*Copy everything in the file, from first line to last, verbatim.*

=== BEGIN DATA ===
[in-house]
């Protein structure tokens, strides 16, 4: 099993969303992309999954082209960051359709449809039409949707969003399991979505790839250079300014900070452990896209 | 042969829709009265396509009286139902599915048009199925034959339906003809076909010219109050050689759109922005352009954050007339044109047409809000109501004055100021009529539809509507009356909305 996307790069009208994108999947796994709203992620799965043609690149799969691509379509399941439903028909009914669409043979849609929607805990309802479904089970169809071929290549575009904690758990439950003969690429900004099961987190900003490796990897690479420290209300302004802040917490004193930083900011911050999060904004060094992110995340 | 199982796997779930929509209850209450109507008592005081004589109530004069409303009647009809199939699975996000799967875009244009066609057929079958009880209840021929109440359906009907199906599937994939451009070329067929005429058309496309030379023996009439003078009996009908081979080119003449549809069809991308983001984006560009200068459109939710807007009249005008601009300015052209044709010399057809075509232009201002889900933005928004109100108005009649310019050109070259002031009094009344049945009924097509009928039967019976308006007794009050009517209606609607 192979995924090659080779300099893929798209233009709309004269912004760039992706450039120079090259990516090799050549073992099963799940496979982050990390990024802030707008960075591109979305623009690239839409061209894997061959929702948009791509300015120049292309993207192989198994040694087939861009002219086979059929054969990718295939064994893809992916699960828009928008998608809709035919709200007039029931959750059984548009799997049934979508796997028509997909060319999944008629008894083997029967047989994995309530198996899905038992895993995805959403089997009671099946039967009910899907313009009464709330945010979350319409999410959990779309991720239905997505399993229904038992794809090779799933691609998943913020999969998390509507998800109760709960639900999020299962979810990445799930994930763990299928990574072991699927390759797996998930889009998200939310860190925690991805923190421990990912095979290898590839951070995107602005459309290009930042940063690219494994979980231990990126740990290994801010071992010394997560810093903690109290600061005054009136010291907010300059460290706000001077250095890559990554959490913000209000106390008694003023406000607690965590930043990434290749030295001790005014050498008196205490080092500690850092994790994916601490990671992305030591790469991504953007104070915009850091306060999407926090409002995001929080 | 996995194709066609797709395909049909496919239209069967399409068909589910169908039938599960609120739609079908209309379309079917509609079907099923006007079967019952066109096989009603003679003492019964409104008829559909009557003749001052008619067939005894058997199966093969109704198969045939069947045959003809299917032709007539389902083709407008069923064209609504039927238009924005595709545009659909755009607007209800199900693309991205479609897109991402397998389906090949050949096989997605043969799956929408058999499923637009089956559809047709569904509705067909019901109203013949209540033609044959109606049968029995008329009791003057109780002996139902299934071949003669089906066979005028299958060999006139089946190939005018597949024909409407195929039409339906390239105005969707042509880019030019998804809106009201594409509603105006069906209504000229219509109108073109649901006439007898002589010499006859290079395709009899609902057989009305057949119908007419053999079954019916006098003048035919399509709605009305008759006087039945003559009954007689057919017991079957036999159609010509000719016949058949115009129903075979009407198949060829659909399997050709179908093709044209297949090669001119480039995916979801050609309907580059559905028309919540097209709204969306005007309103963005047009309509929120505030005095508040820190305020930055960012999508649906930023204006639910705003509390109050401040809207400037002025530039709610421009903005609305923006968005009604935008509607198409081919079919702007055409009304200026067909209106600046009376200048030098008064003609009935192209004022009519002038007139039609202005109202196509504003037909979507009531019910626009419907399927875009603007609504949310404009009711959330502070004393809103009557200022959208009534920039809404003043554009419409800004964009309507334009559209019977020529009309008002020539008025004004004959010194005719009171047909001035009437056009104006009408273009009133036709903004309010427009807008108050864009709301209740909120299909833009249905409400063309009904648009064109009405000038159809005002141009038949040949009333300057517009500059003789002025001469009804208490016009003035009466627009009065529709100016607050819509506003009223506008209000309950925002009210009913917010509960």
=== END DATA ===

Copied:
[in-house]
């Protein structure tokens, strides 16, 4: 099993969303992309999954082209960051359709449809039409949707969003399991979505790839250079300014900070452990896209 | 042969829709009265396509009286139902599915048009199925034959339906003809076909010219109050050689759109922005352009954050007339044109047409809000109501004055100021009529539809509507009356909305 996307790069009208994108999947796994709203992620799965043609690149799969691509379509399941439903028909009914669409043979849609929607805990309802479904089970169809071929290549575009904690758990439950003969690429900004099961987190900003490796990897690479420290209300302004802040917490004193930083900011911050999060904004060094992110995340 | 199982796997779930929509209850209450109507008592005081004589109530004069409303009647009809199939699975996000799967875009244009066609057929079958009880209840021929109440359906009907199906599937994939451009070329067929005429058309496309030379023996009439003078009996009908081979080119003449549809069809991308983001984006560009200068459109939710807007009249005008601009300015052209044709010399057809075509232009201002889900933005928004109100108005009649310019050109070259002031009094009344049945009924097509009928039967019976308006007794009050009517209606609607 192979995924090659080779300099893929798209233009709309004269912004760039992706450039120079090259990516090799050549073992099963799940496979982050990390990024802030707008960075591109979305623009690239839409061209894997061959929702948009791509300015120049292309993207192989198994040694087939861009002219086979059929054969990718295939064994893809992916699960828009928008998608809709035919709200007039029931959750059984548009799997049934979508796997028509997909060319999944008629008894083997029967047989994995309530198996899905038992895993995805959403089997009671099946039967009910899907313009009464709330945010979350319409999410959990779309991720239905997505399993229904038992794809090779799933691609998943913020999969998390509507998800109760709960639900999020299962979810990445799930994930763990299928990574072991699927390759797996998930889009998200939310860190925690991805923190421990990912095979290898590839951070995107602005459309290009930042940063690219494994979980231990990126740990290994801010071992010394997560810093903690109290600061005054009136010291907010300059460290706000001077250095890559990554959490913000209000106390008694003023406000607690965590930043990434290749030295001790005014050498008196205490080092500690850092994790994916601490990671992305030591790469991504953007104070915009850091306060999407926090409002995001929080 | 996995194709066609797709395909049909496919239209069967399409068909589910169908039938599960609120739609079908209309379309079917509609079907099923006007079967019952066109096989009603003679003492019964409104008829559909009557003749001052008619067939005894058997199966093969109704198969045939069947045959003809299917032709007539389902083709407008069923064209609504039927238009924005595709545009659909755009607007209800199900693309991205479609897109991402397998389906090949050949096989997605043969799956929408058999499923637009089956559809047709569904509705067909019901109203013949209540033609044959109606049968029995008329009791003057109780002996139902299934071949003669089906066979005028299958060999006139089946190939005018597949024909409407195929039409339906390239105005969707042509880019030019998804809106009201594409509603105006069906209504000229219509109108073109649901006439007898002589010499006859290079395709009899609902057989009305057949119908007419053999079954019916006098003048035919399509709605009305008759006087039945003559009954007689057919017991079957036999159609010509000719016949058949115009129903075979009407198949060829659909399997050709179908093709044209297949090669001119480039995916979801050609309907580059559905028309919540097209709204969306005007309103963005047009309509929120505030005095508040820190305020930055960012999508649906930023204006639910705003509390109050401040809207400037002025530039709610421009903005609305923006968005009604935008509607198409081919079919702007055409009304200026067909209106600046009376200048030098008064003609009935192209004022009519002038007139039609202005109202196509504003037909979507009531019910626009419907399927875009603007609504949310404009009711959330502070004393809103009557200022959208009534920039809404003043554009419409800004964009309507334009559209019977020529009309008002020539008025004004004959010194005719009171047909001035009437056009104006009408273009009133036709903004309010427009807008108050864009709301209740909120299909833009249905409400063309009904648009064109009405000038159809005002141009038949040949009333300057517009500059003789002025001469009804208490016009003035009466627009009065529709100016607050819509506003009223506008209000309950925002009210009913917010509960």